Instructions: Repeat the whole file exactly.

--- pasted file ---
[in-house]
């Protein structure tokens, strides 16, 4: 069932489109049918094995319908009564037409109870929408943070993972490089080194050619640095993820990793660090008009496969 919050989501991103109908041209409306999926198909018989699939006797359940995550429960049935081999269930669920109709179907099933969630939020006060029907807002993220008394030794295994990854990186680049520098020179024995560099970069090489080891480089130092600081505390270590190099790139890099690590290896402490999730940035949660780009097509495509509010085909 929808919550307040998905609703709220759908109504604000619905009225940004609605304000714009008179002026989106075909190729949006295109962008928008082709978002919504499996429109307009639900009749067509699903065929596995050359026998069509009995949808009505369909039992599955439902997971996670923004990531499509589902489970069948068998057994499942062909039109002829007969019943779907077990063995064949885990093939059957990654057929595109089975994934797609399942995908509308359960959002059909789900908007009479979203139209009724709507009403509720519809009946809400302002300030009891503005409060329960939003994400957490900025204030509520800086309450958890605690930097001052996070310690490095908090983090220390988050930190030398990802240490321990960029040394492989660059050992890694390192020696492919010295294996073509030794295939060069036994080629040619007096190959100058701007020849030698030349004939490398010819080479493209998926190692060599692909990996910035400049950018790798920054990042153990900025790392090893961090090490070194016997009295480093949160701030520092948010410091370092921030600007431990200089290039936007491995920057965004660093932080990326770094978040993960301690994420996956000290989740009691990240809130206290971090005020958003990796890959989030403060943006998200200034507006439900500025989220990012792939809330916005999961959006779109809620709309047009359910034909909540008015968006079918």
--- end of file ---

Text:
[in-house]
């Protein structure tokens, strides 16, 4: 069932489109049918094995319908009564037409109870929408943070993972490089080194050619640095993820990793660090008009496969 919050989501991103109908041209409306999926198909018989699939006797359940995550429960049935081999269930669920109709179907099933969630939020006060029907807002993220008394030794295994990854990186680049520098020179024995560099970069090489080891480089130092600081505390270590190099790139890099690590290896402490999730940035949660780009097509495509509010085909 929808919550307040998905609703709220759908109504604000619905009225940004609605304000714009008179002026989106075909190729949006295109962008928008082709978002919504499996429109307009639900009749067509699903065929596995050359026998069509009995949808009505369909039992599955439902997971996670923004990531499509589902489970069948068998057994499942062909039109002829007969019943779907077990063995064949885990093939059957990654057929595109089975994934797609399942995908509308359960959002059909789900908007009479979203139209009724709507009403509720519809009946809400302002300030009891503005409060329960939003994400957490900025204030509520800086309450958890605690930097001052996070310690490095908090983090220390988050930190030398990802240490321990960029040394492989660059050992890694390192020696492919010295294996073509030794295939060069036994080629040619007096190959100058701007020849030698030349004939490398010819080479493209998926190692060599692909990996910035400049950018790798920054990042153990900025790392090893961090090490070194016997009295480093949160701030520092948010410091370092921030600007431990200089290039936007491995920057965004660093932080990326770094978040993960301690994420996956000290989740009691990240809130206290971090005020958003990796890959989030403060943006998200200034507006439900500025989220990012792939809330916005999961959006779109809620709309047009359910034909909540008015968006079918």